At five months in to the job, Amáda Márquez Simula doesn’t want the fact that she’s Mayor of Columbia Heights to change who she is, though she said she’s learning patience and working on saying no or “not now” to some things she finds interesting.
Mayor is a part-time job that’s been held, over time, by business owners, employed people, and retired people alike. Márquez Simula manages the Columbia Heights Public Schools Adult Enrichment and Senior Program, a flexible 20 hours per week. Shadowing her for part of an afternoon May 20 consisted of the following:
At 1:00, before I joined her, she greeted folks taking a Zoom class through Columbia Heights Community Education. “I’ve held sessions to make sure our participants know how to use Zoom. I stop in to welcome them, promote our other programs and then the instructor takes over.”
At 2:00 Márquez Simula switched over to being mayor, talking privately on Zoom with a constituent who had questions about the curfew imposed when Daunte Wright was killed.
We met at city hall, where a folder full of papers awaited signatures, at 2:40, winding our way through back rooms to a windowless but spacious mayor’s office chatting about the new city hall being built. There won’t be a mayor’s office at the new place, but Márquez Simula plans to reserve one of the conference rooms for regular hours to meet with constituents. There should be a safe space for any of the council to meet, she said.
What I’d promised would be a casual walk-and-talk was turning into an across-the-desk interview, so we headed for a next stop after quickly checking voice mail. Two were hang-ups, one woman didn’t give a name but expressed dismay at Hy-Vee abandoning their plans. Another was a familiar constituent to call back.
Márquez Simula explained that she once worked at a desk where so many people stopped by to chat, it was hard to get work done. “So I resist the urge to interrupt the staff,” but there was the signed paperwork to hand to Nicole Tingley, City Clerk, and accolades to Ben Sandell, who produces the city’s newsletter and handed us a couple hot off the press.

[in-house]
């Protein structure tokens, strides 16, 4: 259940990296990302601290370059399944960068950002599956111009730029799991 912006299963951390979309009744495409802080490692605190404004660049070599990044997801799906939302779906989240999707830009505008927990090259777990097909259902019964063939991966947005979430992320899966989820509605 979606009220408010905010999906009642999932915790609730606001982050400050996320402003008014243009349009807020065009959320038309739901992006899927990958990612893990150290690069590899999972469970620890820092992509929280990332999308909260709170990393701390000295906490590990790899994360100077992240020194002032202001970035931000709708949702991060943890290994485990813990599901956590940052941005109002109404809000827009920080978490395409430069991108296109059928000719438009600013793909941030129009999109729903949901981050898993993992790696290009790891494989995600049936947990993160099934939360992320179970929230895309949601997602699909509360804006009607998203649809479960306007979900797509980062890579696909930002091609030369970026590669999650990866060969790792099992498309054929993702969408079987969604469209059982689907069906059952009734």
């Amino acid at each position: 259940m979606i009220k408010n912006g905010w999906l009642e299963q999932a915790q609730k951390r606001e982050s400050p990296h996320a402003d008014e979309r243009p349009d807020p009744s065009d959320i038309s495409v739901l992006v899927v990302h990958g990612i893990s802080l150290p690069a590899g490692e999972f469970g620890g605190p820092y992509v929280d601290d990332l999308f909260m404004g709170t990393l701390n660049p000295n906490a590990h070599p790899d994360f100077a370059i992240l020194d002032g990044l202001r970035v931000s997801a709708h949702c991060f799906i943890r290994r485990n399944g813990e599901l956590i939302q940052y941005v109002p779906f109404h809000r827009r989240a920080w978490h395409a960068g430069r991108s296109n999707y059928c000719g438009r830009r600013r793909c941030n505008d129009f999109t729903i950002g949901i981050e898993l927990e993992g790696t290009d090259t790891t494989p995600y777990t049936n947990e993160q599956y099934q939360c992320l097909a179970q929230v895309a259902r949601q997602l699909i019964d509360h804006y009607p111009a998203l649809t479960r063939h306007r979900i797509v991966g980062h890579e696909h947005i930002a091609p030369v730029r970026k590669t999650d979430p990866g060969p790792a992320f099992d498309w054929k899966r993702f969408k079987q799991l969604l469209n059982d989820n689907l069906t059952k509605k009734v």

Márquez Simula said the staff have been great, supporting the council to be prepared and letting the community know what’s going on. The current staff, many of whom are new, have learned a lot about each others’ jobs and departments, and are working across departments on many initiatives, including the Mayor’s Monarch Pledge. The recent additions of Sandell and Will Rottler, communications and events specialist, have also increased communication within the staff as well as the public.
Meeting the public
“Want to see my back-yard chickens?” Of course. I could compare their “pandemic project” coop to my neighbor’s. It is awesome. “We were going to go to Croatia, but that couldn’t happen so we did this.” Amada and husband Frost Simula, a user-experience engineer, live close to the school complex on 49th Avenue, so we parked at her house and walked to our next stop, a vaccination clinic.
“No mow May,” she waves at the yard – good for early pollinators and self-seeding of grass. Meet “Tony and Tina,” the storm drains they’ve adopted along 49th.
We pinned on “vaccinated” buttons that Márquez Simula made with a tool given to her during the campaign. Her choice for the day: A rainbow with “I’m vaccinated. I’m not invincible though.”